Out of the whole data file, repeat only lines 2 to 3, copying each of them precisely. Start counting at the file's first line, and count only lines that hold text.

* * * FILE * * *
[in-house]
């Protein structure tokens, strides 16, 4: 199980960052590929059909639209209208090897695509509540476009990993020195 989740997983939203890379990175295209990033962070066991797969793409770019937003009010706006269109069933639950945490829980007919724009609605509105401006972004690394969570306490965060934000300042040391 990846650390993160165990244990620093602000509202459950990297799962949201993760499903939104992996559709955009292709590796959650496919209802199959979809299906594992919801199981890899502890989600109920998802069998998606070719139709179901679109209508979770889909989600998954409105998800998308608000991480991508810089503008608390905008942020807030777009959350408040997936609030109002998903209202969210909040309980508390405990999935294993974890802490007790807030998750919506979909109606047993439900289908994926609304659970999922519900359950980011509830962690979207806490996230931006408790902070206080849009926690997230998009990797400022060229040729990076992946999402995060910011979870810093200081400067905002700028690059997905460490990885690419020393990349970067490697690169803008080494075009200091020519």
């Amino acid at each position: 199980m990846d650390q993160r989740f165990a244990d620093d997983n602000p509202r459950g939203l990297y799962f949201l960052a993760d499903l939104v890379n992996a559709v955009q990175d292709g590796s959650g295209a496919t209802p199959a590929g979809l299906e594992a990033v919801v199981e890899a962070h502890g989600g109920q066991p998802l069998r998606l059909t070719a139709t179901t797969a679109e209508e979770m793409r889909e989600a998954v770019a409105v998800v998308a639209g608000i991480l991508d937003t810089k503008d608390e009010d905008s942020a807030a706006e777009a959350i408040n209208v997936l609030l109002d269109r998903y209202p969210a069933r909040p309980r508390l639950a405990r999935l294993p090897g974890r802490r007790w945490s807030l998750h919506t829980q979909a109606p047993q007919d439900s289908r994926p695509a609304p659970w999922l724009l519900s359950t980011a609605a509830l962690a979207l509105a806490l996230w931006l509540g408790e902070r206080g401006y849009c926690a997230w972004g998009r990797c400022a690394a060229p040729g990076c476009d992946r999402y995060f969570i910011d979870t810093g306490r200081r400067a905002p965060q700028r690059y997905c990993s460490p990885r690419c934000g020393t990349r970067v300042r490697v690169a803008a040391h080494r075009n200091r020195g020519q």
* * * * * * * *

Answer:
């Protein structure tokens, strides 16, 4: 199980960052590929059909639209209208090897695509509540476009990993020195 989740997983939203890379990175295209990033962070066991797969793409770019937003009010706006269109069933639950945490829980007919724009609605509105401006972004690394969570306490965060934000300042040391 990846650390993160165990244990620093602000509202459950990297799962949201993760499903939104992996559709955009292709590796959650496919209802199959979809299906594992919801199981890899502890989600109920998802069998998606070719139709179901679109209508979770889909989600998954409105998800998308608000991480991508810089503008608390905008942020807030777009959350408040997936609030109002998903209202969210909040309980508390405990999935294993974890802490007790807030998750919506979909109606047993439900289908994926609304659970999922519900359950980011509830962690979207806490996230931006408790902070206080849009926690997230998009990797400022060229040729990076992946999402995060910011979870810093200081400067905002700028690059997905460490990885690419020393990349970067490697690169803008080494075009200091020519």
């Amino acid at each position: 199980m990846d650390q993160r989740f165990a244990d620093d997983n602000p509202r459950g939203l990297y799962f949201l960052a993760d499903l939104v890379n992996a559709v955009q990175d292709g590796s959650g295209a496919t209802p199959a590929g979809l299906e594992a990033v919801v199981e890899a962070h502890g989600g109920q066991p998802l069998r998606l059909t070719a139709t179901t797969a679109e209508e979770m793409r889909e989600a998954v770019a409105v998800v998308a639209g608000i991480l991508d937003t810089k503008d608390e009010d905008s942020a807030a706006e777009a959350i408040n209208v997936l609030l109002d269109r998903y209202p969210a069933r909040p309980r508390l639950a405990r999935l294993p090897g974890r802490r007790w945490s807030l998750h919506t829980q979909a109606p047993q007919d439900s289908r994926p695509a609304p659970w999922l724009l519900s359950t980011a609605a509830l962690a979207l509105a806490l996230w931006l509540g408790e902070r206080g401006y849009c926690a997230w972004g998009r990797c400022a690394a060229p040729g990076c476009d992946r999402y995060f969570i910011d979870t810093g306490r200081r400067a905002p965060q700028r690059y997905c990993s460490p990885r690419c934000g020393t990349r970067v300042r490697v690169a803008a040391h080494r075009n200091r020195g020519q």